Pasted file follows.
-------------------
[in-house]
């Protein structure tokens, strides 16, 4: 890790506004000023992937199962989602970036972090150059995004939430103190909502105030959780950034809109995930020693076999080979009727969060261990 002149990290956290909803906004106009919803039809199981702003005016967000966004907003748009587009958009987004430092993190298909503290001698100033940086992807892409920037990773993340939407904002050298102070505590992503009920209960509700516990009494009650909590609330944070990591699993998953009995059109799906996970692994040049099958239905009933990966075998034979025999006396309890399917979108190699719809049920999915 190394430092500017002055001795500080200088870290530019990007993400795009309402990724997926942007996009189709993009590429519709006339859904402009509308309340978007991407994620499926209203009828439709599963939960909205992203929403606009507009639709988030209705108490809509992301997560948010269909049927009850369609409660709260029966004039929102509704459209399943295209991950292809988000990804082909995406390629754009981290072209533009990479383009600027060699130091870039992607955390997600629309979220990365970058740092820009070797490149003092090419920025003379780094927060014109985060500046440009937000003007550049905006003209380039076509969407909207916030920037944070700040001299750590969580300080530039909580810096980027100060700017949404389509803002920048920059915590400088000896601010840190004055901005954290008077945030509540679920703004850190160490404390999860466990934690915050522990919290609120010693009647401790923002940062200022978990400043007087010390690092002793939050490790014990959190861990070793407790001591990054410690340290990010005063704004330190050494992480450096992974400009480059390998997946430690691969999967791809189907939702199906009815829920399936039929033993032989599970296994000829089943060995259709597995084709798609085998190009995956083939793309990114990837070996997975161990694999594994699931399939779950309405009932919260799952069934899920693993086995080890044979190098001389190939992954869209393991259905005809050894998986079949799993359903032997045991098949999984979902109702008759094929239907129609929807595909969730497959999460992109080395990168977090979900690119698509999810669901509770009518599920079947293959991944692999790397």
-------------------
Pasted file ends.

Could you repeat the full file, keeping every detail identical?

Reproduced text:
[in-house]
């Protein structure tokens, strides 16, 4: 890790506004000023992937199962989602970036972090150059995004939430103190909502105030959780950034809109995930020693076999080979009727969060261990 002149990290956290909803906004106009919803039809199981702003005016967000966004907003748009587009958009987004430092993190298909503290001698100033940086992807892409920037990773993340939407904002050298102070505590992503009920209960509700516990009494009650909590609330944070990591699993998953009995059109799906996970692994040049099958239905009933990966075998034979025999006396309890399917979108190699719809049920999915 190394430092500017002055001795500080200088870290530019990007993400795009309402990724997926942007996009189709993009590429519709006339859904402009509308309340978007991407994620499926209203009828439709599963939960909205992203929403606009507009639709988030209705108490809509992301997560948010269909049927009850369609409660709260029966004039929102509704459209399943295209991950292809988000990804082909995406390629754009981290072209533009990479383009600027060699130091870039992607955390997600629309979220990365970058740092820009070797490149003092090419920025003379780094927060014109985060500046440009937000003007550049905006003209380039076509969407909207916030920037944070700040001299750590969580300080530039909580810096980027100060700017949404389509803002920048920059915590400088000896601010840190004055901005954290008077945030509540679920703004850190160490404390999860466990934690915050522990919290609120010693009647401790923002940062200022978990400043007087010390690092002793939050490790014990959190861990070793407790001591990054410690340290990010005063704004330190050494992480450096992974400009480059390998997946430690691969999967791809189907939702199906009815829920399936039929033993032989599970296994000829089943060995259709597995084709798609085998190009995956083939793309990114990837070996997975161990694999594994699931399939779950309405009932919260799952069934899920693993086995080890044979190098001389190939992954869209393991259905005809050894998986079949799993359903032997045991098949999984979902109702008759094929239907129609929807595909969730497959999460992109080395990168977090979900690119698509999810669901509770009518599920079947293959991944692999790397």